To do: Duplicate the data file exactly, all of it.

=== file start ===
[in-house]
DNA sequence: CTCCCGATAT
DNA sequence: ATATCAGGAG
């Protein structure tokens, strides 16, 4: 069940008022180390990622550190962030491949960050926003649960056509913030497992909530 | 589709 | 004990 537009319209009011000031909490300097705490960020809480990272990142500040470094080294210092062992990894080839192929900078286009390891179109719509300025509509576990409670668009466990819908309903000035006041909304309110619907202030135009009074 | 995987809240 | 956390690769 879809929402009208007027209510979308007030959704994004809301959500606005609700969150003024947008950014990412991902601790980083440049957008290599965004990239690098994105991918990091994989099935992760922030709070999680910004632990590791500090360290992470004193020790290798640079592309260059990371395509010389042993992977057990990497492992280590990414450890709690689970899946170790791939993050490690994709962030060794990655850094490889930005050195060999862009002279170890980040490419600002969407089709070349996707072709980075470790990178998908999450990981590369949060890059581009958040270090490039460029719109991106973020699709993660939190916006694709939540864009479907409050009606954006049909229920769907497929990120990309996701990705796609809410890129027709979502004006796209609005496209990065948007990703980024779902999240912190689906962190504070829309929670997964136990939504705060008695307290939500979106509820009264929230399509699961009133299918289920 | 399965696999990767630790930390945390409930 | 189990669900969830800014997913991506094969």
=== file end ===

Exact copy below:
[in-house]
DNA sequence: CTCCCGATAT
DNA sequence: ATATCAGGAG
């Protein structure tokens, strides 16, 4: 069940008022180390990622550190962030491949960050926003649960056509913030497992909530 | 589709 | 004990 537009319209009011000031909490300097705490960020809480990272990142500040470094080294210092062992990894080839192929900078286009390891179109719509300025509509576990409670668009466990819908309903000035006041909304309110619907202030135009009074 | 995987809240 | 956390690769 879809929402009208007027209510979308007030959704994004809301959500606005609700969150003024947008950014990412991902601790980083440049957008290599965004990239690098994105991918990091994989099935992760922030709070999680910004632990590791500090360290992470004193020790290798640079592309260059990371395509010389042993992977057990990497492992280590990414450890709690689970899946170790791939993050490690994709962030060794990655850094490889930005050195060999862009002279170890980040490419600002969407089709070349996707072709980075470790990178998908999450990981590369949060890059581009958040270090490039460029719109991106973020699709993660939190916006694709939540864009479907409050009606954006049909229920769907497929990120990309996701990705796609809410890129027709979502004006796209609005496209990065948007990703980024779902999240912190689906962190504070829309929670997964136990939504705060008695307290939500979106509820009264929230399509699961009133299918289920 | 399965696999990767630790930390945390409930 | 189990669900969830800014997913991506094969």